JERUSALEM—When Lebanese Prime Minister Saad Hariri resigned on November 4, Saudi Arabia was drawing a line in the sand. Hariri, a dual citizen of Saudi Arabia and Lebanon, had long been the face of the Sunni leadership in Lebanon and had represented the wishes of the kingdom.
By his resignation, Hariri and the Saudis are exposing the fact that Hezbollah--and therefore, Iran--has taken over Lebanon, and they have had enough of it. Hariri will no longer continue to be part of a government that legitimizes Iran's hold over the nation.
However, a knock-on effect from this decision is that it forces other nations to indicate where they stand in the Middle East's proxy war between the Saudis and the Iranians. The Israelis are clearly in the Saudi camp because they face a clear and present danger from Hezbollah in the north, as well as Iranian patronage of Hamas in Gaza in the southwest. The United States has made its stance public under the leadership of President Donald Trump. Upon taking office, the new U.S. president's first foreign tour began in Riyadh.
But what about Europe?
More than any other outside power, the Lebanese quandary is forcing Europe to declare its position in the Iranian-Saudi standoff.
Historically, Europe has generally sided with Saudi Arabia. However, since the implementation of the nuclear deal at the start of 2016, European nations have become so heavily invested in Iran that a clean break is difficult. Europe had hoped that the deal would moderate Iran and transform it from a global pariah to a nation that plays by the rules.
Instead, as we said would happen, Iran has used the extra cash to speed up its quest for dominance.
How much longer will Europe continue to finance the Iranian expansion when its direct interests in the region--and its safety at home--are threatened?
Some Europeans, such as European Union High Representative of Foreign Affairs Federica Mogherini, want to continue on course with Iran.
But others, including French President Emmanuel Macron, aren't so positive about the future of the relationship.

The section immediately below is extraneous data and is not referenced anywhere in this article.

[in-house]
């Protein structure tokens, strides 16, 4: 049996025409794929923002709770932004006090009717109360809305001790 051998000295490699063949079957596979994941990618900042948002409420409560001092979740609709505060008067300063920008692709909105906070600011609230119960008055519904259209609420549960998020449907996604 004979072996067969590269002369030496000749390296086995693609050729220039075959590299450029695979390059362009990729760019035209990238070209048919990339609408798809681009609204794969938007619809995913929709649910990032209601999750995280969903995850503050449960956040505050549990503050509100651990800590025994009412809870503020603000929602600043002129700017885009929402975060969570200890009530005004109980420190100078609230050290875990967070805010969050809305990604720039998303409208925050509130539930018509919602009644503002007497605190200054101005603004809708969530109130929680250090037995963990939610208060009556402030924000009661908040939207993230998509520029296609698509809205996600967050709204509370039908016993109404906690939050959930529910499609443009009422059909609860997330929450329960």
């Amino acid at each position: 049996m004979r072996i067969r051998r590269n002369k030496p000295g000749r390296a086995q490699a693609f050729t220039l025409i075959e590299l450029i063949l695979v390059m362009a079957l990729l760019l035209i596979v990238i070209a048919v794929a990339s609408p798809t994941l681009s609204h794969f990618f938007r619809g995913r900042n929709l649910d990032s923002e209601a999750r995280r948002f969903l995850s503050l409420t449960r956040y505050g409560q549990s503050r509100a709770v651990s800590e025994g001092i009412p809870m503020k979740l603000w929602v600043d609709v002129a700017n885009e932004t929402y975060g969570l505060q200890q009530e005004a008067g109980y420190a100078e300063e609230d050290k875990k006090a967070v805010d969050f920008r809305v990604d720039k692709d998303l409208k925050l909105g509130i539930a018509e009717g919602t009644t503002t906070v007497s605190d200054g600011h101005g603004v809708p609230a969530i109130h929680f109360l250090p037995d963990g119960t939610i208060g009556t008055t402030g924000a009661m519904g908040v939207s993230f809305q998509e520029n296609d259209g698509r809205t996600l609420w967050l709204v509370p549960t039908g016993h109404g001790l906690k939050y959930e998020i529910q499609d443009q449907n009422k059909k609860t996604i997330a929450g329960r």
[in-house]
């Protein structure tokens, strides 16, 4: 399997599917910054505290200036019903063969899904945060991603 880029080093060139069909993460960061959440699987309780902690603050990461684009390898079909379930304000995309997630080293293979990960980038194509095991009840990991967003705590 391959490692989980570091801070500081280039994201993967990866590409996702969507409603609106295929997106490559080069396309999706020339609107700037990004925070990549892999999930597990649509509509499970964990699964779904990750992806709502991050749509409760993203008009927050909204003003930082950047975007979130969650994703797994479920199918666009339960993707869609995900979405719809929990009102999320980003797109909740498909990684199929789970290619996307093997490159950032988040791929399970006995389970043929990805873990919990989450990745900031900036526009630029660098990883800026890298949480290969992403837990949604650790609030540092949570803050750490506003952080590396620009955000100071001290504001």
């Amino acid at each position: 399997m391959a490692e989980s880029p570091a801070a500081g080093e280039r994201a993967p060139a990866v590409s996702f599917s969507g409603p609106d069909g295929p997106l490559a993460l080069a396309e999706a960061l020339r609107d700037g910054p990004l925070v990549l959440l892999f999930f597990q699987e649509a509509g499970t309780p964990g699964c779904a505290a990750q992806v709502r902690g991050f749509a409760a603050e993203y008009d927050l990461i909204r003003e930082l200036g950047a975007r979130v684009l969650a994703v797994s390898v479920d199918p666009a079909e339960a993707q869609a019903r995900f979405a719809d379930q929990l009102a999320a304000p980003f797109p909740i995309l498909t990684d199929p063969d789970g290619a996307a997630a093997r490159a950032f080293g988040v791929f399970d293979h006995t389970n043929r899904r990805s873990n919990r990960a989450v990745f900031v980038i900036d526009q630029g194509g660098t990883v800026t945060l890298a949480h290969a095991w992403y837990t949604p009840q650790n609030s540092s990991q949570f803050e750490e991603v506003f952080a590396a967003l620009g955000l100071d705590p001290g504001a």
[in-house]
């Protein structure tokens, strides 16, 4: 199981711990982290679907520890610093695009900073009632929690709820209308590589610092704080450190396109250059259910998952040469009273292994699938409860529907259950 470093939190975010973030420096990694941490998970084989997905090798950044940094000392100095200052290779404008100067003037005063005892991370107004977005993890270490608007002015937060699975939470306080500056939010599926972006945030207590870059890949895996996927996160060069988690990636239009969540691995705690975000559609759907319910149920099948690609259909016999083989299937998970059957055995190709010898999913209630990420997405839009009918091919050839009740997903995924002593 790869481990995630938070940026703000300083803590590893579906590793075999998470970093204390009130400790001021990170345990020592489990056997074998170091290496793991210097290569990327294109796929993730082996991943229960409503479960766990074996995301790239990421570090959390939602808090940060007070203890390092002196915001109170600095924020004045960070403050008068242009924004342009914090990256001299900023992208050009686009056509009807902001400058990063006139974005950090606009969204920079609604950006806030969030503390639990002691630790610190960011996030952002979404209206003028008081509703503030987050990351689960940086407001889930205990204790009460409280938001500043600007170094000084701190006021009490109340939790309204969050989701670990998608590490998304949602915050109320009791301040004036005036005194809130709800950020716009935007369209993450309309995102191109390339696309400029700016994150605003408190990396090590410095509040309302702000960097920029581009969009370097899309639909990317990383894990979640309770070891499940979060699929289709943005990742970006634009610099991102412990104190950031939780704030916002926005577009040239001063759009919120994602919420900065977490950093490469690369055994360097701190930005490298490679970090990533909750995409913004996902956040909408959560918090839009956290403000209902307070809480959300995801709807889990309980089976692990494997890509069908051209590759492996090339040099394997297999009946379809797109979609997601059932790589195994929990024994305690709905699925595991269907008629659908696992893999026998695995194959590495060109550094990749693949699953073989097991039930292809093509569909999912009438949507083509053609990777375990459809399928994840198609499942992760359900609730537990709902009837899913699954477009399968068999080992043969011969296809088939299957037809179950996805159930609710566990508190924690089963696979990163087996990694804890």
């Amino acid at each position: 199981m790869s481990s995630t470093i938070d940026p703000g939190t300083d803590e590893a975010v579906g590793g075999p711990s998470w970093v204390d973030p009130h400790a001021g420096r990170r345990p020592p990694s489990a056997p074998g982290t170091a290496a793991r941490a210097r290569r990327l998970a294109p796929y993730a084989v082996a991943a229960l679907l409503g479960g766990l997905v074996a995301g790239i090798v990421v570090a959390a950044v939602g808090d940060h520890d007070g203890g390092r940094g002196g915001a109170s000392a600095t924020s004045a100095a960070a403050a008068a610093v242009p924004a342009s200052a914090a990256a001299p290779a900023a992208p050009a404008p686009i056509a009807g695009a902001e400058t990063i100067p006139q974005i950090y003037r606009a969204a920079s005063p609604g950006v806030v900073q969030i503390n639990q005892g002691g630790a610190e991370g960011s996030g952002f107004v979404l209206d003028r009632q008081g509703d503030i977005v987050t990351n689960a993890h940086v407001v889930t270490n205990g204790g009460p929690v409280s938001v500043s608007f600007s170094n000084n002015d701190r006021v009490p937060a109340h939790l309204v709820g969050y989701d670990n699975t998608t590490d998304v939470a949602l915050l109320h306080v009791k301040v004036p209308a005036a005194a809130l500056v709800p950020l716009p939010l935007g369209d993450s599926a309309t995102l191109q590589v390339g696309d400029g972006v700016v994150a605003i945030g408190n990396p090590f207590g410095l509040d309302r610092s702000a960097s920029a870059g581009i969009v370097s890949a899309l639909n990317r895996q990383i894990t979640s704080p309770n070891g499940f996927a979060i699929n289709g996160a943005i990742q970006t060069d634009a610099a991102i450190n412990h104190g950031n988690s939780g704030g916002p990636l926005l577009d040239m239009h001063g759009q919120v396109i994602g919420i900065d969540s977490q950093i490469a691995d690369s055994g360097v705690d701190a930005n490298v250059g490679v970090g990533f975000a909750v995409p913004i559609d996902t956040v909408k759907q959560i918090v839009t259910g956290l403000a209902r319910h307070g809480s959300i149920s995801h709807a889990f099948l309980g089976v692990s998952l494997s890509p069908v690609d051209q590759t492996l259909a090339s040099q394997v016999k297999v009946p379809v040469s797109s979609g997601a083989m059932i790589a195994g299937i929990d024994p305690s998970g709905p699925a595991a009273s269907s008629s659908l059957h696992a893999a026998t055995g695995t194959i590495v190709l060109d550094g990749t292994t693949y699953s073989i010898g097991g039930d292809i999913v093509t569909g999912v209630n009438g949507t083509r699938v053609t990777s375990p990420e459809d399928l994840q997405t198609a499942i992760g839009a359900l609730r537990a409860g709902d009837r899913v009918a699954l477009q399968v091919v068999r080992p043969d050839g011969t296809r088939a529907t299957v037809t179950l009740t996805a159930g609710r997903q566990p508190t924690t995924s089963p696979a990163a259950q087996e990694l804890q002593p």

After Hariri's resignation, Macron made a surprise visit to the Gulf. There, he visited with Hariri as well as Saudi Crown Prince Mohammed Bin Salman, thus showing his support. Then he flew to Dubai, where he said that he was "very concerned" by Iran's ballistic missile program, stating that renewed economic sanctions were a possibility. "There are negotiations we need to start on Iran's ballistic missiles," he said unequivocally, referencing the November 4 ballistic missile attack on Riyadh by the Houthis, Iran's proxy in Yemen.
On Sunday, Iran's response was equally unequivocal when its Foreign Ministry spokesman stated, "France is fully aware of our country's firm position that Iran's defense affairs are not negotiable."
Macron says, Stop firing the missiles, or we will sanction you. Iran says, No.
Quite the negotiation.
There is also evidence that some in the European media--a longtime cheerleader of the Iranian nuclear deal--are starting to have second thoughts. German magazine Der Spiegel posted such a piece on November 9: "Fight for Supremacy: Iran's Dangerous Triumph." The article's quip read: "The Iranian leadership cleverly builds new alliances, strengthens foreign militias--and aggressively enforces their interests. The regional power destabilizes the entire Middle East" (Trumpet translation).
Forbes captured the mood in Europe best when it published a piece last week titled "How Iran Is Losing Europe." In it, Heshmat Alavi wrote, "With Obama and his appeasement gone, Iran is also sensing how Europe is distancing."
A month ago, stories like these were extremely rare. Now they appear frequently. The Trumpet's European desk has noticed a firm uptick in the number of articles that speak out against Iran's growing power.
Although still small, this change in European perception toward Iran is important and prophetically significant.
Bible prophecy indicates clearly that Europe will eventually side with the Saudis at the expense of Iran, largely because of Iran's pushy foreign policy. (You can read more about this in Trumpet editor in chief Gerald Flurry's booklet The King of the South.)
While we cannot know for sure, this current standoff over Lebanon, along with the ballistic missile situation, may be the tipping point for Europe in its relationship with Iran.
I explored this question further in my latest Watch Jerusalem podcast, which you can listen to below.